Table II: Recruiting Article Summary

Position

Comparative Group

Article Link

Metric

Clem AVG

Opp Avg

Wide Receiver

Atlantic

Article Link

Quantity

2.67

2.50

Quality

3.48

2.91

Coastal

Article Link

Quantity

2.67

2.80

Quality

3.48

2.85

Non-ACC

Article Link

Quantity

2.67

3.30

Quality

3.48

3.36

Running Back

Atlantic

Article Link

Quantity

1.17

1.53

Quality

3.85

2.78

Coastal

Article Link

Quantity

1.17

1.63

Quality

3.85

3.15

Non-ACC

Article Link

Quantity

1.17

1.77

Quality

3.85

3.71

Defensive Back

Atlantic

Article Link

Quantity

3.17

2.33

Quality

3.36

2.83

Coastal

Article Link

Quantity

3.17

2.20

Quality

3.36

2.86

Non-ACC

Article Link

Quantity

3.17

2.67

Quality

3.36

3.27

Offensive Line

Atlantic

Article Link

Quantity

3.83

4.30

Quality

3.18

2.72

Coastal

Article Link

Quantity

3.83

3.60

Quality

3.18

2.94

Non-ACC

Article Link

Quantity

3.83

4.47

Quality

3.18

3.25

Linebackers

Atlantic

Article Link

Quantity

2.67

2.77

Quality

3.12

3.00

Coastal

Article Link

Quantity

2.67

3.13

Quality

3.12

2.86

Non-ACC

Article Link

Quantity

2.67

2.97

Quality

3.12

3.35

Defensive Line

Atlantic

Article Link

Quantity

3.83

4.00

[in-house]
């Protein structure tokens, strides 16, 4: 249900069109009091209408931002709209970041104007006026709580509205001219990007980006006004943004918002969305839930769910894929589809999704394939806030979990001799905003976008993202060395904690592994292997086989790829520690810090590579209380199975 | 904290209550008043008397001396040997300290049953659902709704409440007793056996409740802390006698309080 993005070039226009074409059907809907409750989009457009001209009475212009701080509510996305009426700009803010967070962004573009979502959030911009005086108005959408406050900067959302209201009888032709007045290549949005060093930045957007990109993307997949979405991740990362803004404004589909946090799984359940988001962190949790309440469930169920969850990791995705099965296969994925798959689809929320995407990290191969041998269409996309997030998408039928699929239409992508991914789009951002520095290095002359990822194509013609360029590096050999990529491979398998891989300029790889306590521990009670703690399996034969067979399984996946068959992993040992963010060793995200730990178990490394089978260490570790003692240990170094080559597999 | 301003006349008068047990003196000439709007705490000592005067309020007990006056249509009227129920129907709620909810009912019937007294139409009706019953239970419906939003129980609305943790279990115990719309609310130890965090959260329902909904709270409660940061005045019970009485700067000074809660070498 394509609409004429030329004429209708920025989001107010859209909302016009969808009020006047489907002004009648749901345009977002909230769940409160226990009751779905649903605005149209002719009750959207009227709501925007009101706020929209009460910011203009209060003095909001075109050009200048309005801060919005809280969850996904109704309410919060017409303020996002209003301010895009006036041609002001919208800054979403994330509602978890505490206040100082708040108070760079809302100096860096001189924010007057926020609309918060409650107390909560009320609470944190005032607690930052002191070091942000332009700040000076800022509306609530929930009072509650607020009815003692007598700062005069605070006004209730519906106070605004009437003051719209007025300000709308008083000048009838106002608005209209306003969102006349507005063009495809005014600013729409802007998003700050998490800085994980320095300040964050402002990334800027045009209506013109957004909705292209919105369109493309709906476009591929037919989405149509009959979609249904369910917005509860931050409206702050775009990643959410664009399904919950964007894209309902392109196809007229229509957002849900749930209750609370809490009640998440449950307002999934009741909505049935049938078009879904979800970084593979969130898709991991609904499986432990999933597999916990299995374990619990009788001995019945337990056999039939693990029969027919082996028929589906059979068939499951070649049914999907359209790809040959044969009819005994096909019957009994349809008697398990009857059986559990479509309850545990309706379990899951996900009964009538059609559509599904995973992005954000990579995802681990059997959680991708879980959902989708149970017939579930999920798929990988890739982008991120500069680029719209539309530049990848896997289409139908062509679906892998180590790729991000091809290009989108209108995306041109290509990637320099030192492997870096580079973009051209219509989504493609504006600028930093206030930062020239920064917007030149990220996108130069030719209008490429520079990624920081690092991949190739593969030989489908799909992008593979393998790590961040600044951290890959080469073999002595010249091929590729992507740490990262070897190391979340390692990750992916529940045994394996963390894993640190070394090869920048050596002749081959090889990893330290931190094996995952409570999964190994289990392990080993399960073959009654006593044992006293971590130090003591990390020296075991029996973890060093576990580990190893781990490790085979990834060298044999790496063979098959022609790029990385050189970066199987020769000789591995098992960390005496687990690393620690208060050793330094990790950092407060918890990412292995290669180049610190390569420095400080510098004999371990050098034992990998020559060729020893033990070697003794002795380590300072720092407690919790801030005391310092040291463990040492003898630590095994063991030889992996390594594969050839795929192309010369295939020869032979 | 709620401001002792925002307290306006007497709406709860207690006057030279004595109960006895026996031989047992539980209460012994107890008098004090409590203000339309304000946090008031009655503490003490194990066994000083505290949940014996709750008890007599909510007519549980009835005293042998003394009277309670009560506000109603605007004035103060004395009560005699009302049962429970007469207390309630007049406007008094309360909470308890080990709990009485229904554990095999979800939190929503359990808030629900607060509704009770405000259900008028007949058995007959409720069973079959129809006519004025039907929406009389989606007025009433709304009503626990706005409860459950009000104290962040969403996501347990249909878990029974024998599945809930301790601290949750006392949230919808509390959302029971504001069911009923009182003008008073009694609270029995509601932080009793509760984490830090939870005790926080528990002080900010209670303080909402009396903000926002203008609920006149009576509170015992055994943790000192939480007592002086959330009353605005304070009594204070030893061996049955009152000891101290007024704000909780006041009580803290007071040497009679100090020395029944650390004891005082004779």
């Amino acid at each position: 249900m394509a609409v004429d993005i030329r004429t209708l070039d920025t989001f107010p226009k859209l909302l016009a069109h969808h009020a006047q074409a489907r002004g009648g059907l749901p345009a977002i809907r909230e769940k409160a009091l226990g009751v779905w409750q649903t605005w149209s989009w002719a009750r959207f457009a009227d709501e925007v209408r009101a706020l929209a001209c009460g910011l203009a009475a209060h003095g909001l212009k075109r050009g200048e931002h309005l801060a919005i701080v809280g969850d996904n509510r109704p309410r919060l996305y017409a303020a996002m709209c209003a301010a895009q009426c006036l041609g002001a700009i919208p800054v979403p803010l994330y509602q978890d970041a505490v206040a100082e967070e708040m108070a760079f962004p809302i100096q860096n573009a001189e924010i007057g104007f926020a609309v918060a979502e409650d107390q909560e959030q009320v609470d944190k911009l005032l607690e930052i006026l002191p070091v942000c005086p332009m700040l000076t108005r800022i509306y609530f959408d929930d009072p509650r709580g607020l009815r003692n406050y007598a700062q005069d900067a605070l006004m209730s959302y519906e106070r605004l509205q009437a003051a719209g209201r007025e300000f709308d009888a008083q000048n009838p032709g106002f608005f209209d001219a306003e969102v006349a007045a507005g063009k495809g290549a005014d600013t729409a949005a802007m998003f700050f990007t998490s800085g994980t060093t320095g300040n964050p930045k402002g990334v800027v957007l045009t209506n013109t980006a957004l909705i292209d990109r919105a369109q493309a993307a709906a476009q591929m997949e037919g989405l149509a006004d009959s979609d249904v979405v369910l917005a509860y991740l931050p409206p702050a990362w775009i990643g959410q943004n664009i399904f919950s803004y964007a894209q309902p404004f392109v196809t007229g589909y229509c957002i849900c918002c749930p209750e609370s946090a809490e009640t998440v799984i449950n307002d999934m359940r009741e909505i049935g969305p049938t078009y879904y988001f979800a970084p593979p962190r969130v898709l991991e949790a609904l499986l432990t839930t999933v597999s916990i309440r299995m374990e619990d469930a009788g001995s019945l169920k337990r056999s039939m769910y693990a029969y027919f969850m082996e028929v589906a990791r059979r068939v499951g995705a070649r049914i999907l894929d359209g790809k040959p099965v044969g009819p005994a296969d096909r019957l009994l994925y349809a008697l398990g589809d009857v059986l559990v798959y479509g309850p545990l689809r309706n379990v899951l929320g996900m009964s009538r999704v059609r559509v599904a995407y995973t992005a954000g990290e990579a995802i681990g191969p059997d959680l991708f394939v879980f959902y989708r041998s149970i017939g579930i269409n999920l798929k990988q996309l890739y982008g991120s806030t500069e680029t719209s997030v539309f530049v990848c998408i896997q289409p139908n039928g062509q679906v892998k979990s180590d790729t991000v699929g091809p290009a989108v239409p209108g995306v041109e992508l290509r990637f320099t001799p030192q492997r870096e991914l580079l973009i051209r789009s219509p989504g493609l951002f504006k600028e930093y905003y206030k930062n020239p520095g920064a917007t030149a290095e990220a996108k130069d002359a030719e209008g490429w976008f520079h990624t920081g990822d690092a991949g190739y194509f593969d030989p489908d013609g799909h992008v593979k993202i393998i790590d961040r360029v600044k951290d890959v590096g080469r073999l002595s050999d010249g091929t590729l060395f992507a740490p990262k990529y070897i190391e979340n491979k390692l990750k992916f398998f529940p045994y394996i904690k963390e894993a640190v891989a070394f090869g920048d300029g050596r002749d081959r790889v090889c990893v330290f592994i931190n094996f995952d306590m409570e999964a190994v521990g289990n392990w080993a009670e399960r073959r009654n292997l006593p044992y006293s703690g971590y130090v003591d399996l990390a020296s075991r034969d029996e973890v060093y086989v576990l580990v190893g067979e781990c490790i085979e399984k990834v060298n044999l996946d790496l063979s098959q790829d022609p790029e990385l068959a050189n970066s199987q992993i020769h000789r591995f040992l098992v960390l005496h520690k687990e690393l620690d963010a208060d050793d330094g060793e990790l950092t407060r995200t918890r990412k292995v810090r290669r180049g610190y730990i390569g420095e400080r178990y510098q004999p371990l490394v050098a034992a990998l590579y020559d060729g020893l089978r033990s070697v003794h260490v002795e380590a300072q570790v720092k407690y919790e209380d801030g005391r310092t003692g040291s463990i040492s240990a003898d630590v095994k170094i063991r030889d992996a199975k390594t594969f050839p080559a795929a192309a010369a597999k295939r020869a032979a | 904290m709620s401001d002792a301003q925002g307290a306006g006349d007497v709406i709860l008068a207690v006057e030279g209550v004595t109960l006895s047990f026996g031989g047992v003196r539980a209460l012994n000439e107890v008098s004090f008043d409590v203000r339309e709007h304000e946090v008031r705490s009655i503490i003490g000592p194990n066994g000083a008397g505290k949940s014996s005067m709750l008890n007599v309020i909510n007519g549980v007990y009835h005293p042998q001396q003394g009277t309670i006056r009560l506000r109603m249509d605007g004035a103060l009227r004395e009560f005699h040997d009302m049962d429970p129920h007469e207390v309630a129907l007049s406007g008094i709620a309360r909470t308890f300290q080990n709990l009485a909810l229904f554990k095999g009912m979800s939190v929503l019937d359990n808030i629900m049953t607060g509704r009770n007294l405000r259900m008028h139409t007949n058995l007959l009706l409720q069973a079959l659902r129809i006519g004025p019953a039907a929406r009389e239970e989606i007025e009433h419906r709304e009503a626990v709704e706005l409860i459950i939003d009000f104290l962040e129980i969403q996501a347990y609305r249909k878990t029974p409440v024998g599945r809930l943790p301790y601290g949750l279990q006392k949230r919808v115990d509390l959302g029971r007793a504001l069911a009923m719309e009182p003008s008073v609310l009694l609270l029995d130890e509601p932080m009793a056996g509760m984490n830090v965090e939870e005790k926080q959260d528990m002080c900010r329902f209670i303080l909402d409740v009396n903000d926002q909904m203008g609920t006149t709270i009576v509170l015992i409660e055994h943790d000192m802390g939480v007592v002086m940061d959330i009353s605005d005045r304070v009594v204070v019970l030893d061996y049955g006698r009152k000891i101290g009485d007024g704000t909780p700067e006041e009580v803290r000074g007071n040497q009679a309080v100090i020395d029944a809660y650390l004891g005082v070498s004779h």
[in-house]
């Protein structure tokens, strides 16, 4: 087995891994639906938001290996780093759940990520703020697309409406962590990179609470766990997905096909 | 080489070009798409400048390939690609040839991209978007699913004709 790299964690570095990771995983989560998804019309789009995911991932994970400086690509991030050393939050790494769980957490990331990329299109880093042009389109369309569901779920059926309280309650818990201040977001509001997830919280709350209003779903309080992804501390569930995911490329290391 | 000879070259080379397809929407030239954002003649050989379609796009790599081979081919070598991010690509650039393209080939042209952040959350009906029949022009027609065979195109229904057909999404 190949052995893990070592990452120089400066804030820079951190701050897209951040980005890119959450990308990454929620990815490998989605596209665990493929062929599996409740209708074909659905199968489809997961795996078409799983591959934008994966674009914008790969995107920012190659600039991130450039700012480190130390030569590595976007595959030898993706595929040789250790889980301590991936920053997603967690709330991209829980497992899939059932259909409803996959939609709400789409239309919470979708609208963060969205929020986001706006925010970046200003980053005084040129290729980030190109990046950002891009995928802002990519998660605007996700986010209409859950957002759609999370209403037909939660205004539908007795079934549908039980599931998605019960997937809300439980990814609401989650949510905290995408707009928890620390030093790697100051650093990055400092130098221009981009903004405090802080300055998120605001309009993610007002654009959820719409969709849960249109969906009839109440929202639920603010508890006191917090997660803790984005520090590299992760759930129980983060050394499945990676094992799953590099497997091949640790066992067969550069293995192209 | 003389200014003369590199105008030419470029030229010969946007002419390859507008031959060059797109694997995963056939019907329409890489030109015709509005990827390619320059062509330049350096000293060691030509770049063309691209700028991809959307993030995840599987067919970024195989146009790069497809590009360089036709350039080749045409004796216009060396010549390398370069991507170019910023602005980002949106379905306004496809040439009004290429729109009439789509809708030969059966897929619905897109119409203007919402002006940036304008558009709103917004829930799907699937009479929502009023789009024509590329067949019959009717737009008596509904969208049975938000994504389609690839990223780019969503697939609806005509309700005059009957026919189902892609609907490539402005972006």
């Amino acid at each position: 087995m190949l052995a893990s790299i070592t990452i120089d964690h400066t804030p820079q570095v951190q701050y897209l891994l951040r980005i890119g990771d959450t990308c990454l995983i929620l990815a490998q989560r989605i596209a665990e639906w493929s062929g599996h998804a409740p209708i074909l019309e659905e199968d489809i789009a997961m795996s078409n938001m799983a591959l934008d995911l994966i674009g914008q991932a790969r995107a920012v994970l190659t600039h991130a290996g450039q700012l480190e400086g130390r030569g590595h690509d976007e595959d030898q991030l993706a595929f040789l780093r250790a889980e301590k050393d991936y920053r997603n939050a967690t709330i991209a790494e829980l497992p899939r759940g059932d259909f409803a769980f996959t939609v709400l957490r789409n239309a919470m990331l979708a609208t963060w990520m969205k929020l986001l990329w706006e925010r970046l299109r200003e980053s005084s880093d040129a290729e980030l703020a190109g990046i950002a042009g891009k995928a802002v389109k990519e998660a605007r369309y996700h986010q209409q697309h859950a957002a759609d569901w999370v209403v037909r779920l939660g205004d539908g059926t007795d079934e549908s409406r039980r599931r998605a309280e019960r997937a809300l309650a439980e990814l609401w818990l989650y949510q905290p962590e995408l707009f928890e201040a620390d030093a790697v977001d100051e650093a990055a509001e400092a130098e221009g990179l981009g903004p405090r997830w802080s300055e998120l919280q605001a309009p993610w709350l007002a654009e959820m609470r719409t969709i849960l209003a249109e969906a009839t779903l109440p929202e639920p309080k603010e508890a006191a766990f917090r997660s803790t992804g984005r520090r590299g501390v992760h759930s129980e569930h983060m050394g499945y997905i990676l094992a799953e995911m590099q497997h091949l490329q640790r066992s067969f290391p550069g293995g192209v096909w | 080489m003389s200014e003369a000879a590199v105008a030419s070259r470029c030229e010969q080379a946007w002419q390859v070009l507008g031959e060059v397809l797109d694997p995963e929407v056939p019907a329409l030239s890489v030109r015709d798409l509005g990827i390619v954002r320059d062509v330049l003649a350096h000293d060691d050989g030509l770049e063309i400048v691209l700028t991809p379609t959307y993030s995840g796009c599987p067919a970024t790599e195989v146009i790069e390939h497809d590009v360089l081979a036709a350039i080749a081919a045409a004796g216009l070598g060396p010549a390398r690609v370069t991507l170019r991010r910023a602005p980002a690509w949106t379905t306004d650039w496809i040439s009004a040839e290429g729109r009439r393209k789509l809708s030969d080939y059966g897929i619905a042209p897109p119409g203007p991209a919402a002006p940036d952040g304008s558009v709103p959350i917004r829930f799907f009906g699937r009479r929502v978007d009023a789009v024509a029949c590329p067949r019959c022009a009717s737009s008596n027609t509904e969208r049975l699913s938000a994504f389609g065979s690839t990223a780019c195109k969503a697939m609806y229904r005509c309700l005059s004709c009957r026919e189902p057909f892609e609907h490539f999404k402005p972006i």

Quality

3.63

3.00

Coastal

Article Link

Quantity

3.83

3.47

Quality

3.63

2.93

Non-ACC

Article Link

Quantity

3.83

5.30

Quality

3.63

3.40

Quarterbacks

Atlantic

Article Link

Quantity

1.33

1.27

Quality

3.52

2.82

Coastal

Article Link

Quantity

1.33

1.43

Quality

3.52

2.99

Non-ACC

Article Link

Quantity

1.33

1.27

Quality

3.52

3.46

Fullback/Tight End

Atlantic

Article Link

Quantity

1.33

1.67

Quality

2.92

2.88

Coastal

Article Link

Quantity

1.33

1.57

Quality

2.92

2.77

Non-ACC

Article Link

Quantity

1.33

1.57

Quality

2.92

3.07

Special Teams

Atlantic

Article Link

Quantity

0.67

0.67

Quality

2.58

2.13

Coastal

Article Link

Quantity

0.67

0.53

Quality

2.58

2.21

Non-ACC

Article Link

Quantity

0.67

0.60

Quality

2.58

2.36

So you can see Clemson does well enough to win this Conference in terms of quality, and if you go back through each article linked and notice the first table above, you'll see that we are on par or better in most categories we looked at. So, what are the problems with the analysis that could creep up? I see three areas but there are two main categories:

  • Either the services doing the ratings are wrong
  • or CU coaches and S&C staff (3rd area, and a discussion of its own) is doing a poor job with the players once they are in school